I floated the idea in a column late last year that 2018 was as good as it gets for your finances in the near term. I hope I’m wrong. A year of strong stock market returns, better returns on savings and inflation-beating wage gains would be most welcome. In case we don’t see better times ahead, check out this Carrick on Money guide to bettering your finances in 2019.
To start, let’s set the scene for 2019 with the annual Maclean’s list of important charts to watch in the year ahead. There’s a lot here to suggest that the pace of economic growth could slow down. How might you prepare for a weaker economy? Two obvious steps are to build up your emergency fund and to pay down debts.
I really like these five ideas for actually following through on financial goals like saving more. The idea is to make yourself accountable by writing down your goal, sharing it with others, reviewing your progress often and more. Here’s a list of 75 money-saving tips, with more than a few practical nuggets. Also check out this list of 50 personal-finance habits everyone should follow.
A personal-finance blogger argues that setting goals for personal development in the year ahead can also benefit your finances. For example, she suggests finding ways to expand your social life beyond going out to bars and restaurants.
Help in reaching your goals is available from personal-finance apps that usually work best on your smartphone or tablet. Here’s a list of the seven best apps of this type, all but one of them free. The app that will cost you is YNAB (You Need a Budget). I have heard good things from a financial planner about this app, which costs $83.99 a year.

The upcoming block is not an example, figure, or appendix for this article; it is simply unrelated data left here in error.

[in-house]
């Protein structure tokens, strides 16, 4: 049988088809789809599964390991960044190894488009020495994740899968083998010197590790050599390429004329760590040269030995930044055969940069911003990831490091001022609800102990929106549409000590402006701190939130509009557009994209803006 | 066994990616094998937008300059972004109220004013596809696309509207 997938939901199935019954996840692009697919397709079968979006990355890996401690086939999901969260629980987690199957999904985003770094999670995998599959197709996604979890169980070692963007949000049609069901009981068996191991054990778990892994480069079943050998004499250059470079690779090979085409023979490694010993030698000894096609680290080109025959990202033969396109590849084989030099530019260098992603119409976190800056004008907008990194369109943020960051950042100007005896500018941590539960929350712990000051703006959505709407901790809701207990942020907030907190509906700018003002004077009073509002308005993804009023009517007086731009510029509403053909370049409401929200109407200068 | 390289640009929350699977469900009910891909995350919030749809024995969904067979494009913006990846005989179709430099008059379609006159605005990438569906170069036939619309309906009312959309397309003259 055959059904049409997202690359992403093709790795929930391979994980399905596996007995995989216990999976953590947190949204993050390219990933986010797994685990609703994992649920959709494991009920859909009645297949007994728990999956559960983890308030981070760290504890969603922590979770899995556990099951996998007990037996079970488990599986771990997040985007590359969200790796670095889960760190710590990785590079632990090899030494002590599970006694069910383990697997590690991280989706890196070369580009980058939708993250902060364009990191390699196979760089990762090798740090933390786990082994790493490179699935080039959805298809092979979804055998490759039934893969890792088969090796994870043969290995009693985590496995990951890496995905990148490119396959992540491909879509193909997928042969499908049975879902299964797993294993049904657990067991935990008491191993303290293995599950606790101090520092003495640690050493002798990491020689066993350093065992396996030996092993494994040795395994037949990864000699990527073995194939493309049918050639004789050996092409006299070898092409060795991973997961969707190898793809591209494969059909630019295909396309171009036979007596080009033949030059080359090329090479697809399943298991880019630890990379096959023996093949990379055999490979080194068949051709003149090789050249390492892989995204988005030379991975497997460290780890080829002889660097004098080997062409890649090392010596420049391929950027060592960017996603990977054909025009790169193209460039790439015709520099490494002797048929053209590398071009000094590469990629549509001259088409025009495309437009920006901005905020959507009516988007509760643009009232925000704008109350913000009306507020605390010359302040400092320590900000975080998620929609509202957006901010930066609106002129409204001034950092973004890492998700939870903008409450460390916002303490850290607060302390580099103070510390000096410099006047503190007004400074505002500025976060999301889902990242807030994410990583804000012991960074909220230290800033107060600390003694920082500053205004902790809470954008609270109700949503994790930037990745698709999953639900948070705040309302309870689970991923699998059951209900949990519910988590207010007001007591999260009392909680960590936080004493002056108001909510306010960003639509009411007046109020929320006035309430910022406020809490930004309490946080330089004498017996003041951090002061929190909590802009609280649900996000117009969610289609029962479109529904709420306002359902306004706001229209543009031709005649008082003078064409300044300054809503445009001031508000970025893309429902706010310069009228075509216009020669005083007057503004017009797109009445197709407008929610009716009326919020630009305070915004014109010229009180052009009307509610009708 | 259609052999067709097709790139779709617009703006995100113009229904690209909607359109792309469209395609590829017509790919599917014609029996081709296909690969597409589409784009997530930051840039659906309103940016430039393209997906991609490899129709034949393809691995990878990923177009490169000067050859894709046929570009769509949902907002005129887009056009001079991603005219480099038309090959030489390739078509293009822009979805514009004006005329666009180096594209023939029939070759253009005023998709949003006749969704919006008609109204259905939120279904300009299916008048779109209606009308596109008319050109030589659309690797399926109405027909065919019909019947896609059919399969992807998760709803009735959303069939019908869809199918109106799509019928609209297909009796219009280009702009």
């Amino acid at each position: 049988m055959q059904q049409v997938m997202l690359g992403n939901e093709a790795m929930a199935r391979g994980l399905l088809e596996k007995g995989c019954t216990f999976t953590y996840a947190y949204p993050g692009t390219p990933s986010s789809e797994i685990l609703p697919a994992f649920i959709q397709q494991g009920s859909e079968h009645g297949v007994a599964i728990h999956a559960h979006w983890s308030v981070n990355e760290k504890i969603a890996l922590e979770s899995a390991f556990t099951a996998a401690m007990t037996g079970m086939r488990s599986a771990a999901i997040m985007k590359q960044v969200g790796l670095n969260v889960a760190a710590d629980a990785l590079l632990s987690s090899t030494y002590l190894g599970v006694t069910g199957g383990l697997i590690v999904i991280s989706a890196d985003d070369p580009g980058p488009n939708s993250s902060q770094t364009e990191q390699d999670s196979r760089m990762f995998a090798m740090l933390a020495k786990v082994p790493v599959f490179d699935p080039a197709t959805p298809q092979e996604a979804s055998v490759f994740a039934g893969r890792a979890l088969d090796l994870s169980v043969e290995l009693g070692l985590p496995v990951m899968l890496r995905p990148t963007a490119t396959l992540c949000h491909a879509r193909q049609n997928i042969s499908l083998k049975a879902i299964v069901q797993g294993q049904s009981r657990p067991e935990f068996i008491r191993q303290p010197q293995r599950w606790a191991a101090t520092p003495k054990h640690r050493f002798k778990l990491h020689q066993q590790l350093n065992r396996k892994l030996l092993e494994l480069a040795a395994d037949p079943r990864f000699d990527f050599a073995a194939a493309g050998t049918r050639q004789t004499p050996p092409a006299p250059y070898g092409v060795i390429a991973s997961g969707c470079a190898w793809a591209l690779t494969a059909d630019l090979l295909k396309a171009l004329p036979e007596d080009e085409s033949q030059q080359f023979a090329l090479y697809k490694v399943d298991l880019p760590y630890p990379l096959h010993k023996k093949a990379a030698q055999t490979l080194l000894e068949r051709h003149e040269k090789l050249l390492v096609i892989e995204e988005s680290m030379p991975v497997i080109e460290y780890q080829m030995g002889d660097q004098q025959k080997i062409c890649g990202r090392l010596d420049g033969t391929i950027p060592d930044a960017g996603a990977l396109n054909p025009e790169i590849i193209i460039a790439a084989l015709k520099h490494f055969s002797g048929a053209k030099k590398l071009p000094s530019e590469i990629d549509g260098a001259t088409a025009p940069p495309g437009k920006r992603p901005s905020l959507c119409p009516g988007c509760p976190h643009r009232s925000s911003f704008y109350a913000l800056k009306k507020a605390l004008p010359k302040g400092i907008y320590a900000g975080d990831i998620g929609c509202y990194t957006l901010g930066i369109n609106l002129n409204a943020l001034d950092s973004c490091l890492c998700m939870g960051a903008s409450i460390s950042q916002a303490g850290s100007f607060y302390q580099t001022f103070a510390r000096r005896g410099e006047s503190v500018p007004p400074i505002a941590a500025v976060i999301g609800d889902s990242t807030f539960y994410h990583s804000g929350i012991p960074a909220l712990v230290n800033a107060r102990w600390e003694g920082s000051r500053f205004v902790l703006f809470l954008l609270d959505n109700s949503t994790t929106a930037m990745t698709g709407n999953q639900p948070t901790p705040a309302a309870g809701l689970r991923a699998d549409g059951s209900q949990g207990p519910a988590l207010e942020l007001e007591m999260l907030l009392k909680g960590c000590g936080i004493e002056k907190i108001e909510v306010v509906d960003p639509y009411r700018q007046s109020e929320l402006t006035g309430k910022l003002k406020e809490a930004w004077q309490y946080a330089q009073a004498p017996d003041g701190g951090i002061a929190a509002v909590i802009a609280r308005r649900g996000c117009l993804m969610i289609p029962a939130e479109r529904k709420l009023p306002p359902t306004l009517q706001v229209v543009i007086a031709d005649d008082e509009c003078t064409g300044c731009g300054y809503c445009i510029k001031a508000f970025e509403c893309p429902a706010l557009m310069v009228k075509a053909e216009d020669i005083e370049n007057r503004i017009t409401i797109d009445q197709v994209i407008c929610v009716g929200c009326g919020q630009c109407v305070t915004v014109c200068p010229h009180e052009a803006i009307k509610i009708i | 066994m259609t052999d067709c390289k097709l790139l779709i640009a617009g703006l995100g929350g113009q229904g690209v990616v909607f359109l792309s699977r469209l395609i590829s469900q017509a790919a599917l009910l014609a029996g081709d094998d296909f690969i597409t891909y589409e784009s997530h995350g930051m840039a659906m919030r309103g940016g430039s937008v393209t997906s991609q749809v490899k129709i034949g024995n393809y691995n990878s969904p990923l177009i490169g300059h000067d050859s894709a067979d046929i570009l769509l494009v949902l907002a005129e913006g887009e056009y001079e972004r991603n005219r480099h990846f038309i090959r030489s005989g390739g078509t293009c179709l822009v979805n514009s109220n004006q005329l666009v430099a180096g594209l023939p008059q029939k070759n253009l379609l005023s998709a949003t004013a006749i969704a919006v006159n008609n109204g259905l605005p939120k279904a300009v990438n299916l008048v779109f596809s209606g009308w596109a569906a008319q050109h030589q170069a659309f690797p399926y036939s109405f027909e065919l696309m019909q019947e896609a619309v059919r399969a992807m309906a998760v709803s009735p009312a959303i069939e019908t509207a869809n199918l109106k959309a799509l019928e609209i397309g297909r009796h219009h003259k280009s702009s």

Here’s a 2019 investing outlook for Globe subscribers, including five things to fear. And here’s a fun look back at some 2018 predictions and how they played out (don’t miss the bitcoin forecasts). I really like the way this blog post teaches investors how to convert market forecasts into practical advice for building a portfolio.
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Today’s financial tool/app
Whatever your financial goals for 2019, a tax-free savings account can be a big help. Here’s a TFSA contribution room calculator that has been updated with the $6,000 limit for this year.
Q: I am hoping you could suggest a computer program to keep track of my investments, bank accounts and expenses. I am currently using an old Microsoft Money program, which I’ve used with various updates since 1995. I love the old program but know there must be something out there that is better.
A: I invite readers to chime in here with suggestions. I see that there is a Canadian version of Quicken that will create a budget and track both debt and investments for $59.99 a year. A light version costs $39.99.
Do you have a question for me? Send it my way. Sorry I can’t answer every one personally. Questions and answers are edited for length and clarity.
CTV chief financial commentator Pattie Lovett-Reid talks about what’s ahead for financial markets in 2019.
In case you missed these Globe and Mail personal finance-related stories
- By not claiming CPP until 70, you could get 150 per cent of the income you would receive at 65
- The first quarter of the year offers a rare tax opportunity
- ETF sales set to outpace traditional mutual funds for first time in a decade (for Globe Unlimited subscribers)
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